Anyone who knows me, knows I love my wood stove. It keeps my house toasty warm. The floors, walls, and ceilings are all warmed so that I can walk around barefoot in my 68 degree house if I want. Just try doing that in a house heated by a furnace! So, there is no doubt that I’ll continue to enjoy the benefits that radiant heat can provide.
There are down sides to everything and heating a house tends to produce really dry air. My furnace has an Aprilaire whole house humidifier attached to it. On those rare occasions that I do use the furnace, my Aprilaire adds much needed humidity to my really dry house. Of course, not everyone has such a device, so houses heated with furnaces can suffer from a lack of humidity too.
Horridly dry air has a number of nasty side effects. For example, you might find that you literally can’t breath because your nose is so dry. Petting the cat becomes an experiment in shock therapy (and don’t even think about brushing the dog). You could see damage to your furniture as well. The glue joints tend to fail when the humidity is too low. So, there are both health and monetary issues to consider when it comes to winter heating. The issue that seems to elude most people though is that humid air is able to support more calories than dry air. This means that really dry air actually feels cooler than humid air heated to the same temperature. Humidity that causes you to sweat in summer keeps you warm in winter.
Over the years I’ve come to believe that keeping a house as humid as possible in the winter (within reason, you really don’t want the walls dripping either) is a good idea. When my hygrometer (a humidity measuring device) reports 60 percent, I’m quite happy. Even 50 percent is worthwhile achieving. The problem is that with wood heat, you don’t have an Aprilaire to help out.
Assuming that your wood stove provides a place to put one, the first course of action is to get a couple of inexpensive soup pots—big ones. Actually, you might be able to get one almost free at a thrift store or garage sale, so look around to see what you can find. Fill them with water and put them on the wood stove. The heat will evaporate the water inside and produce humidity for your home. If you want, you can add wood stove simmering spices to make you home smell nice as the water evaporates. The people living with you in your closed up house will appreciate the fragrance. My stove will accommodate two pots, so I have two really large pots going most of the time (one is removed when I want to heat water for tea, heat something up, or make soup).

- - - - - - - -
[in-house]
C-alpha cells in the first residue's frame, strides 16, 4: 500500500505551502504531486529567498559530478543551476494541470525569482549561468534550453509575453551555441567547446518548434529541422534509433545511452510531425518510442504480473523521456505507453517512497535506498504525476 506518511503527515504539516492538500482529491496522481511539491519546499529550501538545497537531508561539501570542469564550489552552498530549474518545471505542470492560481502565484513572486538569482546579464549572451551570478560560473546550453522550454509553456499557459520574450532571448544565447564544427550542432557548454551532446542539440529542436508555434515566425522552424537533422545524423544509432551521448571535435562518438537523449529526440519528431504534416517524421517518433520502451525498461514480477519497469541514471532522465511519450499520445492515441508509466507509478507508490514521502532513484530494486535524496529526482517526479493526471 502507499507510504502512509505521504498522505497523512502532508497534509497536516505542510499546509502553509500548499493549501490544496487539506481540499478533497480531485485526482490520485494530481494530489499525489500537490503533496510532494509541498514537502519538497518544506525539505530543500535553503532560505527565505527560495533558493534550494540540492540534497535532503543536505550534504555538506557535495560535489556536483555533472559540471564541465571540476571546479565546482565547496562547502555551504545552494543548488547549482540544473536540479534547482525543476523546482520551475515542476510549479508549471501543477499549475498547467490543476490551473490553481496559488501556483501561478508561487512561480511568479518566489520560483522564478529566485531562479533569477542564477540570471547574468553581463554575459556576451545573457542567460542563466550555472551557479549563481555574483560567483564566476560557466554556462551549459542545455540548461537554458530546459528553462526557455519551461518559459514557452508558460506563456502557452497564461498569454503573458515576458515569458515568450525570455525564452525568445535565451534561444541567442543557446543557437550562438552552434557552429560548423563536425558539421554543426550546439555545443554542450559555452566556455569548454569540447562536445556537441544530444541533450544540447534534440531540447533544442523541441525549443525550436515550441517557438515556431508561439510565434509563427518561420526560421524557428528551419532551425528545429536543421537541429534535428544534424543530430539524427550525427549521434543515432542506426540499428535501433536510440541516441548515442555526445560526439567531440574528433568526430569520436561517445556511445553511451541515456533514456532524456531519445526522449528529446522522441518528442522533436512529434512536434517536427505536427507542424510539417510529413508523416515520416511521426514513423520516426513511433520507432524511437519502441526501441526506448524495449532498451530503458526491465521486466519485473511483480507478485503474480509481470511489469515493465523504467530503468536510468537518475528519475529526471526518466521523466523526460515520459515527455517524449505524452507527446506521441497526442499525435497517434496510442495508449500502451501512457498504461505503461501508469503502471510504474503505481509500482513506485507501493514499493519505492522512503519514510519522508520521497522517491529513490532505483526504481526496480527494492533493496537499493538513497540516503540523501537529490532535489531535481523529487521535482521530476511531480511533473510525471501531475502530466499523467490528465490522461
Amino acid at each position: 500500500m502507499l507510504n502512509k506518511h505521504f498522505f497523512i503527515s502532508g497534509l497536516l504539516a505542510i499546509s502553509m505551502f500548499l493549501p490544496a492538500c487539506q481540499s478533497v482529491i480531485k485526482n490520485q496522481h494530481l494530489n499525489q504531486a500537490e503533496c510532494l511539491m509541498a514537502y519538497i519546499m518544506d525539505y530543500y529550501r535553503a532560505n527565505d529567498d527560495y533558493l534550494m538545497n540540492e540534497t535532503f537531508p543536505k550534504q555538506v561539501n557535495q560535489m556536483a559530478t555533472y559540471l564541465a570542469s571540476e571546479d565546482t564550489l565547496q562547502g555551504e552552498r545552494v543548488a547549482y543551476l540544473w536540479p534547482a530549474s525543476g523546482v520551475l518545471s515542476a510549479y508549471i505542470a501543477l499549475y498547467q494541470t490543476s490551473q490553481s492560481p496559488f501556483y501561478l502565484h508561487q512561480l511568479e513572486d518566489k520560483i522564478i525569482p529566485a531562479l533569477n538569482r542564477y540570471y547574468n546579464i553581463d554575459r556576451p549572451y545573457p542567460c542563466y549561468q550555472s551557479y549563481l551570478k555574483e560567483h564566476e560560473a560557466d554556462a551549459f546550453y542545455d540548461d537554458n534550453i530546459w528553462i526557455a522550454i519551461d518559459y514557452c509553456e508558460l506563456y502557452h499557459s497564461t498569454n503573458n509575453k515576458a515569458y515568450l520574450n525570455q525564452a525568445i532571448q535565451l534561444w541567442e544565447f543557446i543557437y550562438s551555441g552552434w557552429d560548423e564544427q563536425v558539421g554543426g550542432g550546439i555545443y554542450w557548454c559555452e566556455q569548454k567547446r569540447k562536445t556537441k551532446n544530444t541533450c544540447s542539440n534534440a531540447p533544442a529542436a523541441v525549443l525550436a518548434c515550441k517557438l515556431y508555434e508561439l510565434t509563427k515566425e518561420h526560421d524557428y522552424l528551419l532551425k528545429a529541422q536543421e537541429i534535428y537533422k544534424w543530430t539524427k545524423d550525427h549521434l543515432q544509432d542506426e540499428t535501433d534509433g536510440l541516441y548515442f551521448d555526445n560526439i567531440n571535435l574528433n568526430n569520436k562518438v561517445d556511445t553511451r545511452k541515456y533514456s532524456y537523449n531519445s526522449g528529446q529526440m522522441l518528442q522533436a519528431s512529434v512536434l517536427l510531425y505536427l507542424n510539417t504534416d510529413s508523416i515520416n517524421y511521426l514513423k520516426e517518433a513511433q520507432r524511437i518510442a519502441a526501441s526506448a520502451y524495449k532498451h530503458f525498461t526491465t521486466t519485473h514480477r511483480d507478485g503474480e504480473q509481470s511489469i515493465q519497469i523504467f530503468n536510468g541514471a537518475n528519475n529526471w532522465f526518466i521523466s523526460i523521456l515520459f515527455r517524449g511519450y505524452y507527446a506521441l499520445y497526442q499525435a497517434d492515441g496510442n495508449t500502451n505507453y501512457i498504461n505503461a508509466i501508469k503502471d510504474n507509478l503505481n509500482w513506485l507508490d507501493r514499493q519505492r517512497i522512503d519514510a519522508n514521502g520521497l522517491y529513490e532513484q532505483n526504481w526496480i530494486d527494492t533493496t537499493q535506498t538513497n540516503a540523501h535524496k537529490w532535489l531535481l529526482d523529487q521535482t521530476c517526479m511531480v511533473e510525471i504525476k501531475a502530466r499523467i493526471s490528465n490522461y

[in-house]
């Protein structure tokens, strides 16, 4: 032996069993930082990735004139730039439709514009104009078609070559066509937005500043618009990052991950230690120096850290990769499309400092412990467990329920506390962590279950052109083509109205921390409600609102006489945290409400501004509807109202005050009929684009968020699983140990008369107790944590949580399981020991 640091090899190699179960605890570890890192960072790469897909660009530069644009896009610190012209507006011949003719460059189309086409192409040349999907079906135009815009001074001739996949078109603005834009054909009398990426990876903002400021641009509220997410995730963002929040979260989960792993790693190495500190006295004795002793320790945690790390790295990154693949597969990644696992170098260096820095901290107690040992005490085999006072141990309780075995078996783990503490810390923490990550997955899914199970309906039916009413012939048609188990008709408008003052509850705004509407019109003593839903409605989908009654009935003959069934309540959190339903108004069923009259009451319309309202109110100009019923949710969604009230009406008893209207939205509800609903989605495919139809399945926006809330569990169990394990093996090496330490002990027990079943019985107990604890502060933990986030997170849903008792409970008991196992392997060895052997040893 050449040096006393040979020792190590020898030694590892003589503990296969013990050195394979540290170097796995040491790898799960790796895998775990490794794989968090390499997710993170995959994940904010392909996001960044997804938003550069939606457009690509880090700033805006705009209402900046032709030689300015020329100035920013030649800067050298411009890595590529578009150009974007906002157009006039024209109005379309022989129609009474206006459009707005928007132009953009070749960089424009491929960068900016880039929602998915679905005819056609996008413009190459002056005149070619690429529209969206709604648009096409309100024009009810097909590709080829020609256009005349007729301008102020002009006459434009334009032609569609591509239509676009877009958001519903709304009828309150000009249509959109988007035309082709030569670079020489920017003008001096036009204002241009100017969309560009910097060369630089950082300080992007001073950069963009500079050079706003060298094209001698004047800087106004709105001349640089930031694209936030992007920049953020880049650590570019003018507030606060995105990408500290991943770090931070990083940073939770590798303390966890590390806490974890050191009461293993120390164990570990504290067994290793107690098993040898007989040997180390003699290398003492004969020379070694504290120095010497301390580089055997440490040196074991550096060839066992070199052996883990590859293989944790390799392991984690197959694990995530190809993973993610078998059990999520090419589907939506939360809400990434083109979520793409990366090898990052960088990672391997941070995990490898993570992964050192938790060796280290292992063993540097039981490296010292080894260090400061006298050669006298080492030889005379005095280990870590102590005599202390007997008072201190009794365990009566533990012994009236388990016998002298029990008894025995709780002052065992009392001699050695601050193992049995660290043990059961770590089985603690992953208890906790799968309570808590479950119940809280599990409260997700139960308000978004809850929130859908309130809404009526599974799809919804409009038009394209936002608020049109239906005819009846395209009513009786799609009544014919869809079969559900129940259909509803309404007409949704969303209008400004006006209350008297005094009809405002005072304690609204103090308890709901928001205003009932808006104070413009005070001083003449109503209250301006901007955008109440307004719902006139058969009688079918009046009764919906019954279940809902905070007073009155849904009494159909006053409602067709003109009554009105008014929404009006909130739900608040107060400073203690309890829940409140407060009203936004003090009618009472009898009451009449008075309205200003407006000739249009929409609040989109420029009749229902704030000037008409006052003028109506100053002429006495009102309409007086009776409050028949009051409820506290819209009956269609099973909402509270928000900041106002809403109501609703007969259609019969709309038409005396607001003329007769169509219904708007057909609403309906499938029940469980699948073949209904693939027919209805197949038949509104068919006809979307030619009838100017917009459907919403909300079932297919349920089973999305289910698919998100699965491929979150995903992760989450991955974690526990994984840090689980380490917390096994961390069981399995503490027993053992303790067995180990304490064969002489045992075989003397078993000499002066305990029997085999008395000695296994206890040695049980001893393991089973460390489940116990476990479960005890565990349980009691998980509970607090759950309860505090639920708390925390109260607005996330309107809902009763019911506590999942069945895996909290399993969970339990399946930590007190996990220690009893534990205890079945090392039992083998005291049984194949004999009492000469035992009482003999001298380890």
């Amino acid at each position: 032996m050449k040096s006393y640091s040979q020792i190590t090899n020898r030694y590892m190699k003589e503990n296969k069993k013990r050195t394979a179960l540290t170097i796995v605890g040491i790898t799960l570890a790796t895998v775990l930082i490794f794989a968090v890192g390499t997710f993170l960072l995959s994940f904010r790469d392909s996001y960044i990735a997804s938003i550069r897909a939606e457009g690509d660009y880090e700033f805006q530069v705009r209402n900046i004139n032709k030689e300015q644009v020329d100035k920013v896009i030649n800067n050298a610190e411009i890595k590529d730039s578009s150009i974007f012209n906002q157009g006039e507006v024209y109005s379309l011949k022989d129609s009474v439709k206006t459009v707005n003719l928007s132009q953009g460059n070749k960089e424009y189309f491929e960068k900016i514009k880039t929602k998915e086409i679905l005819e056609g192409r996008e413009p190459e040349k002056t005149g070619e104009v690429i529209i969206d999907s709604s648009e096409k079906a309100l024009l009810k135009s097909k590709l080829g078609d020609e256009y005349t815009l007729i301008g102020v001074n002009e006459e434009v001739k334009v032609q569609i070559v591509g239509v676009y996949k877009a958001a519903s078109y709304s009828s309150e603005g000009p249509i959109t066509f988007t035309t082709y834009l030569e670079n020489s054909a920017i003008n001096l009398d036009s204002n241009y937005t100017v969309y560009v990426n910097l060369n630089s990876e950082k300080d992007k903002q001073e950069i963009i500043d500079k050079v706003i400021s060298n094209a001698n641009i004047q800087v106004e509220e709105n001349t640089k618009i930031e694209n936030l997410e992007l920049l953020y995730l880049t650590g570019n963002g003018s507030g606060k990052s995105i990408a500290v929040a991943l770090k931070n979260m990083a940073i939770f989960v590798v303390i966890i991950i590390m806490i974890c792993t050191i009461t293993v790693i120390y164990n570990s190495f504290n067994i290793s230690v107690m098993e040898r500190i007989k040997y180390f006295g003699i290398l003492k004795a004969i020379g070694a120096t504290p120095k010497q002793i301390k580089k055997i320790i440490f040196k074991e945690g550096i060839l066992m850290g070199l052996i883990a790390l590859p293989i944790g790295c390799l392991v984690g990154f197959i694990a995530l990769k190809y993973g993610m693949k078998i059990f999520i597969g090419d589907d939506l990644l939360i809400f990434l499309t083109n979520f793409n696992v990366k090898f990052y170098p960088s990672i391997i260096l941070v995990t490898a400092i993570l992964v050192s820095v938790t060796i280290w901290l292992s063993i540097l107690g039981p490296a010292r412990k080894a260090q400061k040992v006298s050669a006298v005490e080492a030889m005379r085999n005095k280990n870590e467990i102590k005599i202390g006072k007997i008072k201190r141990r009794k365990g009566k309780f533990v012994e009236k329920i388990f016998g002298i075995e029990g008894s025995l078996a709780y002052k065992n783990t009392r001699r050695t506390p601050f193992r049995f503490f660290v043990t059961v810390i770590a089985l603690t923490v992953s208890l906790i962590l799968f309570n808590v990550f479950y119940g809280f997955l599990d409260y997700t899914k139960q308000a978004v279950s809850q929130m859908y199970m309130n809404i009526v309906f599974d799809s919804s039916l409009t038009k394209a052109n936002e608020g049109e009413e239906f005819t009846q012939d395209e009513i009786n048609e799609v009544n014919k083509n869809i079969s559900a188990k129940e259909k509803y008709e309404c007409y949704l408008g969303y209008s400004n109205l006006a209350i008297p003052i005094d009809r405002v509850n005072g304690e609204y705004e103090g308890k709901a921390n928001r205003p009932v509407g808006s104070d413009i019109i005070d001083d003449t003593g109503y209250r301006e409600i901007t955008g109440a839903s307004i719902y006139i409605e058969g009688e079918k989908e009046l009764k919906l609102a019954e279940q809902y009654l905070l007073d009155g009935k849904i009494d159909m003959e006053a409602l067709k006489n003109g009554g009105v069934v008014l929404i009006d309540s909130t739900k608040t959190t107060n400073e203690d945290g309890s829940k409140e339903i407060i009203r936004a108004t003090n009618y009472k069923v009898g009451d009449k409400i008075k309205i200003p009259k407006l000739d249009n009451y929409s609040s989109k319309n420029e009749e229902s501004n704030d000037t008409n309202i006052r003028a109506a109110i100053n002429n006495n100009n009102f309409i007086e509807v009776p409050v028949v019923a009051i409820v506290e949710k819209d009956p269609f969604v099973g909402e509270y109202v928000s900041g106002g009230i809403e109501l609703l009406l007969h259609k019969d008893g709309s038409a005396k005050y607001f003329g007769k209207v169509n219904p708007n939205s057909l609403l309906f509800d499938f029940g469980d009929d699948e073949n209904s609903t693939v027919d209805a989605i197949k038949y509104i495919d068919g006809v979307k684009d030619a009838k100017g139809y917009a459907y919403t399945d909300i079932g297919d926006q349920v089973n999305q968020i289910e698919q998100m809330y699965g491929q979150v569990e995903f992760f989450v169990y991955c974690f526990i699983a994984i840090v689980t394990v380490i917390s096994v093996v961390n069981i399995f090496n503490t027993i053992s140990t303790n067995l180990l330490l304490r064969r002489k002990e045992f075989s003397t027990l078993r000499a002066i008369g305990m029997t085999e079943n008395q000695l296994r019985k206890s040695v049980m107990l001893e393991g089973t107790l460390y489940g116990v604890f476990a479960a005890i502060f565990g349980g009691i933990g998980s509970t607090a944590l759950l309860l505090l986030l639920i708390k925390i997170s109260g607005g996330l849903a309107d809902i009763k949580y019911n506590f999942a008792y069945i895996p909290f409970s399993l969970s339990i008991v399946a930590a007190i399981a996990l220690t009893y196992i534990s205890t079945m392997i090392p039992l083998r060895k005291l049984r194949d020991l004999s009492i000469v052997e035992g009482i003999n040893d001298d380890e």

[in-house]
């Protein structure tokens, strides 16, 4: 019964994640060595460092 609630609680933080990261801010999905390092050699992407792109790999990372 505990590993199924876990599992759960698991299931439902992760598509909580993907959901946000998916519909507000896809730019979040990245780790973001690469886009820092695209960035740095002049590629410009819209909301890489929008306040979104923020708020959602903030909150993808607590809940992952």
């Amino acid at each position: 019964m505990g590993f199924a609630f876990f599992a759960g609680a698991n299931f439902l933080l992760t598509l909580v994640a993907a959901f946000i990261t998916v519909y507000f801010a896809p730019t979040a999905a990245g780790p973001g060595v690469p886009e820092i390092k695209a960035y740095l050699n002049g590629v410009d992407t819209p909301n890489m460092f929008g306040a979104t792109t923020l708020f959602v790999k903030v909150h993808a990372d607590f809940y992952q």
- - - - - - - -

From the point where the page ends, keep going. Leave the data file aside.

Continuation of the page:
Sometimes using the pots just doesn’t help enough, unfortunately. It’s during those times that I leave the bathroom door open when I shower and turn off the ceiling fan. The ceiling fan normally takes the humidity outside, which is a really good thing to do in summer when you don’t want things rotting inside the house. During the winter, it seems like a better idea to allow the steam to get out into the house. Of course, you’ll need to exercise more caution to ensure everyone keeps their privacy intact.
Winter is also a dandy time to make soup. It’s possible for me to make soup on my wood stove when it’s completely fired up. However, there are a lot of times where I still need to use the stove. In those cases, I keep the stove’s vent fan off so that the steam from the soup stays in the house. Not only does the house get humidified, but it also helps build a healthy appetite.
I’m sure by now someone is wondering why I haven’t mentioned the obvious—a humidifier. Yes, a humidifier will do the job and yes you could use one, but all of the other techniques I’ve mentioned are free. A humidifier will cost money to purchase, maintain, and operate. In the long run, using every free technique at your disposal first is the best idea. Let me know your ideas on humidifying a home at John@JohnMuellerBooks.com.